QUESTION: I have now done three marathons and have a number of questions. The first time I followed your Novice Supreme (30-week) plan, and for the second and third times followed the Novice 1 (18-week) plan. For my fourth marathon in October, I am undecided about whether to follow Novice 2 or Intermediate 1. I feel Novice 2 would provide more of a gradual increase, however, the marathon is quite undulating, so I'm unsure how to incorporate hills into any training plan. Also, in the past I have printed not merely the covering schedule of the plan, but also the full schedule with daily instructions for each week. How do I now access this? Finally, I don't have an iPhone, so is it possible to download your plans onto an iPad?
HAL’S ANSWER: The logical jump from Novice 1 is to Novice 2, which provides slightly more mileage, but a somewhat different structure with pace runs. Intermediate 1 is one jump further: more total mileage, plus a double dose of pace runs and long runs on the weekend. Generally, I suggest that if you have to ask, you probably need to choose the easier program. As far as readying yourself for a hilly course, only the Advanced programs have specific hill training in the form of hill repeats. But you can convert any program into a hill-friendly one by simply choosing hilly courses for some, if not all, of your long runs. As for your next question, you can download and print a copy of my marathon programs from the appropriate screens on my web site: www.halhigdon.com. Charts also are available in my best-seller, Marathon: The Ultimate Training Guide. The more expansive weekly directions are no longer available in a free format, so you have several options. You could sign up for the interactive version available here through TrainingPeaks or purchase an app through BlueFin. The apps can be downloaded onto iPads that have the 3G or 4G feature. Currently, I have apps for Novice 1 and Novice 2 - half and full marathons - for iPhones and Droids. No Intermediate or Advanced programs yet, if you decide to take the longer jump.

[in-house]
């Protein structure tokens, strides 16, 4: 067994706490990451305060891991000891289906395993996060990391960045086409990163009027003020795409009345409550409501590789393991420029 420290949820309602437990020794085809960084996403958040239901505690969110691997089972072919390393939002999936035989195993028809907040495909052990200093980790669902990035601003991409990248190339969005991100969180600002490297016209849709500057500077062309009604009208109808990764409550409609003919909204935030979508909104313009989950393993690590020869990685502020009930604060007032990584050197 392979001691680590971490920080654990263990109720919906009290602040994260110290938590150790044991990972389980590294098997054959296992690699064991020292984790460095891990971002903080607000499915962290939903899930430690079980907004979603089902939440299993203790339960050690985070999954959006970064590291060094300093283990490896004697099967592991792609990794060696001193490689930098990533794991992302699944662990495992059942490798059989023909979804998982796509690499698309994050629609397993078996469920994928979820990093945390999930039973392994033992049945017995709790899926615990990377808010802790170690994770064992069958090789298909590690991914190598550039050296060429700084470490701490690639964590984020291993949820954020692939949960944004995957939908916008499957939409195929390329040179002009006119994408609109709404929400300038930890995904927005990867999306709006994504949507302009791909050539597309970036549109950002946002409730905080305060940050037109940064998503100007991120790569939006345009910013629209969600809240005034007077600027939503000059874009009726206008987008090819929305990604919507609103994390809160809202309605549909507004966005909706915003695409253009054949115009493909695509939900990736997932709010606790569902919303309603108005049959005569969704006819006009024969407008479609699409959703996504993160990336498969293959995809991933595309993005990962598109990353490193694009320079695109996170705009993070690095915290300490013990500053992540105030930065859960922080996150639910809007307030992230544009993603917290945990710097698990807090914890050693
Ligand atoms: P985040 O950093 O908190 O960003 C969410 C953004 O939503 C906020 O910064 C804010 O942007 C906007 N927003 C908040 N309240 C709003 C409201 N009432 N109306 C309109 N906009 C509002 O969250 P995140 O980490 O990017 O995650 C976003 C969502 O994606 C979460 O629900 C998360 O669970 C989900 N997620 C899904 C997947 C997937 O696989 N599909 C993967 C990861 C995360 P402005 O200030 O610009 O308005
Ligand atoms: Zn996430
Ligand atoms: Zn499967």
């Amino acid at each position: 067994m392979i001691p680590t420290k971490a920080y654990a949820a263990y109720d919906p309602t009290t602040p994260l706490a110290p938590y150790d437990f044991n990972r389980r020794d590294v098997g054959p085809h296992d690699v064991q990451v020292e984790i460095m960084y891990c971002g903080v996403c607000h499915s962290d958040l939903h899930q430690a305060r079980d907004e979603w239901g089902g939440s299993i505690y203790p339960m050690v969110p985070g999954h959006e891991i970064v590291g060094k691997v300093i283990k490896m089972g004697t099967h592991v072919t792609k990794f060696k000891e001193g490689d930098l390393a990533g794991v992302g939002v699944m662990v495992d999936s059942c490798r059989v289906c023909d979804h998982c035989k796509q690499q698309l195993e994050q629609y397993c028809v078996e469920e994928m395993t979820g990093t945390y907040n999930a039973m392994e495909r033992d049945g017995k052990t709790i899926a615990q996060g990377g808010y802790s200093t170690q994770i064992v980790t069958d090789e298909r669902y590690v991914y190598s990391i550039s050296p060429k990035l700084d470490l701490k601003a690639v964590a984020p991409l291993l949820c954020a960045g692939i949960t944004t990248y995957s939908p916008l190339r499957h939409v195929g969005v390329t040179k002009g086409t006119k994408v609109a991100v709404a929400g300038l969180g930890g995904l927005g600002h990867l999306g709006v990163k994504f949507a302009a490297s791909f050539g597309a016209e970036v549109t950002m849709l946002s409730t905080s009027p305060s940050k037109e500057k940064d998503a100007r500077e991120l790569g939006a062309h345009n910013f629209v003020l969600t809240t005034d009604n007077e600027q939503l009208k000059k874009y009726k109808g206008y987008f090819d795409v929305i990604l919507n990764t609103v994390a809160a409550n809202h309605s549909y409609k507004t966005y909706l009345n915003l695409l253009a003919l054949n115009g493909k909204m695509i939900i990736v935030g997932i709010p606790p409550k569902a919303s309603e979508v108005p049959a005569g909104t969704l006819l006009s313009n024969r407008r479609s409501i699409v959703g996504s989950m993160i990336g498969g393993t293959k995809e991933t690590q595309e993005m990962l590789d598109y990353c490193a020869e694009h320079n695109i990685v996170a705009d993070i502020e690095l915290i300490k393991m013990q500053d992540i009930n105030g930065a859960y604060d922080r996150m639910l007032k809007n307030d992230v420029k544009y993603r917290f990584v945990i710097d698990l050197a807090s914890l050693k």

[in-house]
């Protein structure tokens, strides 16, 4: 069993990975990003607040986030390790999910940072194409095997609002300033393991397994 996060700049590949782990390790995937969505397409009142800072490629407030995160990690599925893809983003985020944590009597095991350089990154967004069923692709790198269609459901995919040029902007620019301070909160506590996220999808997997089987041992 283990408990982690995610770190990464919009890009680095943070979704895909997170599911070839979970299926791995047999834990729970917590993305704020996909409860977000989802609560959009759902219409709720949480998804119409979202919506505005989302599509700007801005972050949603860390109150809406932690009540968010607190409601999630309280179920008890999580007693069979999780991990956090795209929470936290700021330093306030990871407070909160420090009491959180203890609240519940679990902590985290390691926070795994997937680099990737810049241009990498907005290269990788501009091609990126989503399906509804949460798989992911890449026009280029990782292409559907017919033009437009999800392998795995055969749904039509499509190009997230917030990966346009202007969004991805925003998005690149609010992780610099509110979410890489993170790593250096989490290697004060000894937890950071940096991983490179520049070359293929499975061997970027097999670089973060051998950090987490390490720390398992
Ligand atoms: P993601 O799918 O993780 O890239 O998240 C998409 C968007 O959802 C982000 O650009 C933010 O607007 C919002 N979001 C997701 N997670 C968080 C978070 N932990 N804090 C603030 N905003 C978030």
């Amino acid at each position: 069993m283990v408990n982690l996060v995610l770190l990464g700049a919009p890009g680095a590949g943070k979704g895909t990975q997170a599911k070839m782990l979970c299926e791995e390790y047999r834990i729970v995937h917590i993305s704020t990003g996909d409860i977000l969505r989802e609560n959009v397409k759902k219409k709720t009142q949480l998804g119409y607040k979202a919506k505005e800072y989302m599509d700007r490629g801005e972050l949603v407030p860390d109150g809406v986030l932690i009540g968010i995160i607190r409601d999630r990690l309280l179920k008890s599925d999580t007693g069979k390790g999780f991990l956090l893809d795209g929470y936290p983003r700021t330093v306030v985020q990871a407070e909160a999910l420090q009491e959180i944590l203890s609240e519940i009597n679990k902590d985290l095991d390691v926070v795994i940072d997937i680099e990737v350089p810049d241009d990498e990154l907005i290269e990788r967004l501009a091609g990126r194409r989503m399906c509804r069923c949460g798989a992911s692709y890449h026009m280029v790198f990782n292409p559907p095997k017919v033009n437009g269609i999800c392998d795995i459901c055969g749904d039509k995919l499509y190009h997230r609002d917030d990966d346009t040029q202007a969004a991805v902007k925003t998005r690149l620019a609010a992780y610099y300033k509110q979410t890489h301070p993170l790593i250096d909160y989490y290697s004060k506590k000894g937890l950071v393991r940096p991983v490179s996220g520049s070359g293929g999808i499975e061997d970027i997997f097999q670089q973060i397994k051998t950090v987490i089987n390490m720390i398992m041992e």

News Release: Hal republishes a revised version of Fitness After Forty in the Kindle Store
Fitness After Forty was a best-seller when originally published by Runner's World in 1977 at the start of the running boom. It presented evidence by Ken Cooper and Dave Costill and Noel Nequin and others that running (and other physical activities) could improve both the quantity and quality of life.
Except the scientists I interviewed way back then admitted to me that they did not yet have the all the proof to back that claim. Four decades later, the proof is in. Dr. Ken Cooper now states that based on studies of his long-term patients at the Cooper Clinic in Dallas, you can add as much as 6 to 9 years to your life simply by continuing to do what most of you who visit me here on the HH Bulletin Boards do right now. So keep it up!
Readying Fitness After Forty for republication as an e-book in The Kindle Store, I discovered that while some of the stories might be old, the science was still good. The revised Fitness After Forty is now available for the introductory price of only 99 cents--a sale that will continue throughout the week.
Click here to go to The Kindle Store.
Hal uses TrainingPeaks to power his interactive marathon and half marathon training plans. Check out more of Hal Higdon's training plans here or on his website. Archived Q&A's from Hal can be found here.